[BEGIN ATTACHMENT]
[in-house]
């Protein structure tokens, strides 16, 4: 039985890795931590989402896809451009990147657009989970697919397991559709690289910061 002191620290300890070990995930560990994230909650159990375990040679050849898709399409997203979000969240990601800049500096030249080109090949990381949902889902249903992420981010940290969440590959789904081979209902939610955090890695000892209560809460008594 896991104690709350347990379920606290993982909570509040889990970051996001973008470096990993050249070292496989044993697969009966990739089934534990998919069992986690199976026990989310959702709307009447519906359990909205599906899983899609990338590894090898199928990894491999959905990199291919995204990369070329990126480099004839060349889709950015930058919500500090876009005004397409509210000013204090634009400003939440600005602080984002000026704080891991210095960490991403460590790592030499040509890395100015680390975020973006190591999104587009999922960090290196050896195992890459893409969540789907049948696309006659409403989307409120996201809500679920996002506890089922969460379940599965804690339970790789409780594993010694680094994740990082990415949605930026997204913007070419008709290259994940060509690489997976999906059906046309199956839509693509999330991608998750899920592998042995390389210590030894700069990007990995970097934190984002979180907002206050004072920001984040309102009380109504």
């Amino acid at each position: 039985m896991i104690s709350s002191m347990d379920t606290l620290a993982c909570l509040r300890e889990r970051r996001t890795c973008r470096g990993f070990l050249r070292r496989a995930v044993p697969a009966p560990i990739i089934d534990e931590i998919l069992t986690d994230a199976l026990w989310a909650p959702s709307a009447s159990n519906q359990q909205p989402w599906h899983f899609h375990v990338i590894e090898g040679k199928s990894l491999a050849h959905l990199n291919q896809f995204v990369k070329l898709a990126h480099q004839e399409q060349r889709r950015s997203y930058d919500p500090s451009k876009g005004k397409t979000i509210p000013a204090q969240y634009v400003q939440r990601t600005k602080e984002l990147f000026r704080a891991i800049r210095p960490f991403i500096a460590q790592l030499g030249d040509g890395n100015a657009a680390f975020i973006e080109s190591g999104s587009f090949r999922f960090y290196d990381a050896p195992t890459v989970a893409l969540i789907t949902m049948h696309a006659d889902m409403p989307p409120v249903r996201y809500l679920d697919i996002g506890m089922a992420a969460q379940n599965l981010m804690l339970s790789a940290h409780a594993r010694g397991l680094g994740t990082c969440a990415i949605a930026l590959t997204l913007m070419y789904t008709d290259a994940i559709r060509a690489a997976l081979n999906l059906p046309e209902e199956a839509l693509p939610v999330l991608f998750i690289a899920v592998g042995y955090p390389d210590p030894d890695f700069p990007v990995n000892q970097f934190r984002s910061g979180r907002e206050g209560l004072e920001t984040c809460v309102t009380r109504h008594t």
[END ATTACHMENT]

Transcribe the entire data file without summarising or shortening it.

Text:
[in-house]
């Protein structure tokens, strides 16, 4: 039985890795931590989402896809451009990147657009989970697919397991559709690289910061 002191620290300890070990995930560990994230909650159990375990040679050849898709399409997203979000969240990601800049500096030249080109090949990381949902889902249903992420981010940290969440590959789904081979209902939610955090890695000892209560809460008594 896991104690709350347990379920606290993982909570509040889990970051996001973008470096990993050249070292496989044993697969009966990739089934534990998919069992986690199976026990989310959702709307009447519906359990909205599906899983899609990338590894090898199928990894491999959905990199291919995204990369070329990126480099004839060349889709950015930058919500500090876009005004397409509210000013204090634009400003939440600005602080984002000026704080891991210095960490991403460590790592030499040509890395100015680390975020973006190591999104587009999922960090290196050896195992890459893409969540789907049948696309006659409403989307409120996201809500679920996002506890089922969460379940599965804690339970790789409780594993010694680094994740990082990415949605930026997204913007070419008709290259994940060509690489997976999906059906046309199956839509693509999330991608998750899920592998042995390389210590030894700069990007990995970097934190984002979180907002206050004072920001984040309102009380109504």
């Amino acid at each position: 039985m896991i104690s709350s002191m347990d379920t606290l620290a993982c909570l509040r300890e889990r970051r996001t890795c973008r470096g990993f070990l050249r070292r496989a995930v044993p697969a009966p560990i990739i089934d534990e931590i998919l069992t986690d994230a199976l026990w989310a909650p959702s709307a009447s159990n519906q359990q909205p989402w599906h899983f899609h375990v990338i590894e090898g040679k199928s990894l491999a050849h959905l990199n291919q896809f995204v990369k070329l898709a990126h480099q004839e399409q060349r889709r950015s997203y930058d919500p500090s451009k876009g005004k397409t979000i509210p000013a204090q969240y634009v400003q939440r990601t600005k602080e984002l990147f000026r704080a891991i800049r210095p960490f991403i500096a460590q790592l030499g030249d040509g890395n100015a657009a680390f975020i973006e080109s190591g999104s587009f090949r999922f960090y290196d990381a050896p195992t890459v989970a893409l969540i789907t949902m049948h696309a006659d889902m409403p989307p409120v249903r996201y809500l679920d697919i996002g506890m089922a992420a969460q379940n599965l981010m804690l339970s790789a940290h409780a594993r010694g397991l680094g994740t990082c969440a990415i949605a930026l590959t997204l913007m070419y789904t008709d290259a994940i559709r060509a690489a997976l081979n999906l059906p046309e209902e199956a839509l693509p939610v999330l991608f998750i690289a899920v592998g042995y955090p390389d210590p030894d890695f700069p990007v990995n000892q970097f934190r984002s910061g979180r907002e206050g209560l004072e920001t984040c809460v309102t009380r109504h008594t």